In the first decade of the 21st century, we have witnessed high purification in drug products and a big jump in Afghan opiates production, from 2 or 3 thousand tons in the early years of the century to around 8200 tons in 2007, 7700 tons in 2008 and 6900 tons in 2009. Unfortunately, the main cause of the aforementioned decline in the latter years’ production was not the willingness or the determination of the Coalition Forces in that regard, but mainly because of drought seen in some areas of Afghanistan, as well as, a shift in the utilization of resources, and allocation of some lands to the cultivation of cannabis.
Additionally, UNODC in its “Threat Assessment Report” released in July 2011 noted that “even if cultivation remains stable or decreased slightly, opium production may increase in Afghanistan in 2011, due to the increase in opium production yield per hectare”.
The traffickers endanger the stability and peace of the eastern borders of Islamic Republic of Iran by their vicious activities, including: large motorized convoys, Norco-camel and mule caravans, motorbike convoys, speed-boats’ shipments, and some individuals by conveying backpacks and also swallowing certain amounts of drugs.
On the national level, the massive and large counter-measures of the Islamic Republic of Iran against such drug consignments and various narcotic- trafficking networks is recognized in the repeated international bodies’ reports, which are, inter-alia, through curtailing such illicit businesses by increasing the risk of the operations for the international smuggling networks. Based on such an approach, the Islamic Republic of Iran has mobilized 30,000 troops of its military and enforcement forces along the joint borders with Afghanistan and Pakistan. Iran has also strived to reinforce and re-manage the fortifications, facilities and intelligent control systems in transit and border check-points, in order to prevent the entry of trafficking caravans into the country and annihilate them in case of infiltration into the country.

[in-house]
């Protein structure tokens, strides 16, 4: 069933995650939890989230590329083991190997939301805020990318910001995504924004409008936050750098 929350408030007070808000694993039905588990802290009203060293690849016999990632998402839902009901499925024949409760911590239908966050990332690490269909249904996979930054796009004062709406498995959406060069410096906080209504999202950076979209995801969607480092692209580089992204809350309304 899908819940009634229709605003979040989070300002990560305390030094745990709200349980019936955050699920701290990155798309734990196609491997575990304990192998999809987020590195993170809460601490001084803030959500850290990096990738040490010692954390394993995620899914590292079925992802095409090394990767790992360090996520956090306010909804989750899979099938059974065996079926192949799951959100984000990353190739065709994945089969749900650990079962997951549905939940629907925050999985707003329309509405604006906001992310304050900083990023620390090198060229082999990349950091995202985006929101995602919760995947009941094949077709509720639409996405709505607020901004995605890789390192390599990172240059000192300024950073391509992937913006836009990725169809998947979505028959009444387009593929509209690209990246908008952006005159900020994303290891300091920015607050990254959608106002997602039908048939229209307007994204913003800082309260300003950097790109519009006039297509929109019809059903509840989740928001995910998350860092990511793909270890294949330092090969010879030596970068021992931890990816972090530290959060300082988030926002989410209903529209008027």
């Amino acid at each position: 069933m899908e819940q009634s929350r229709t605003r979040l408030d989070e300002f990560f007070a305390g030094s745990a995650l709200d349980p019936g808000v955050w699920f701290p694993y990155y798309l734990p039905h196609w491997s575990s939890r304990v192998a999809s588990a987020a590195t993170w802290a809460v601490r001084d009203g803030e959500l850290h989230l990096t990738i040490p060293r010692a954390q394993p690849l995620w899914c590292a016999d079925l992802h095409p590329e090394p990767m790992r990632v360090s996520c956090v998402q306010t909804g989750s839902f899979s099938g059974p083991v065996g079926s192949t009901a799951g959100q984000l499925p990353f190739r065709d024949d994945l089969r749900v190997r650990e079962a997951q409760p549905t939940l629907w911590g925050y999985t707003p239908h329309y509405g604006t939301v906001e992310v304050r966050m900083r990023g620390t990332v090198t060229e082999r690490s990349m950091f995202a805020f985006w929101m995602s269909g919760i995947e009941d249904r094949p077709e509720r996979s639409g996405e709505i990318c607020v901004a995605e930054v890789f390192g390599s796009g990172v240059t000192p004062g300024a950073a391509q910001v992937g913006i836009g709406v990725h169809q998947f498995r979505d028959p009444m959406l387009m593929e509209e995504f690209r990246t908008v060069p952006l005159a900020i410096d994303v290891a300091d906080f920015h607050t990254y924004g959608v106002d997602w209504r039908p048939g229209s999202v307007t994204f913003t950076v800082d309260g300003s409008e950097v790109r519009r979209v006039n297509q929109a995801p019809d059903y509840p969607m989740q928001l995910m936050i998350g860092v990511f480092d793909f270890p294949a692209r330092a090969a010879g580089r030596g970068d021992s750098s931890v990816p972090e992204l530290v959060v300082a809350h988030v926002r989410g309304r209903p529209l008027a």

400 kilometers of embankments along the borders, digging 800 kilometers of deep canals, construction of 90 kilometers of concrete walls and 20 kilometers of barriers, as well as 140 kilometers of barbed wire fencing, are just a few of the controlling and security measures taken by the Islamic Republic of Iran along its eastern borders, which were visited by the Executive Director of UNODC, H.E. Mr. Yuri Fedotov during his trip to Iran in July 2011.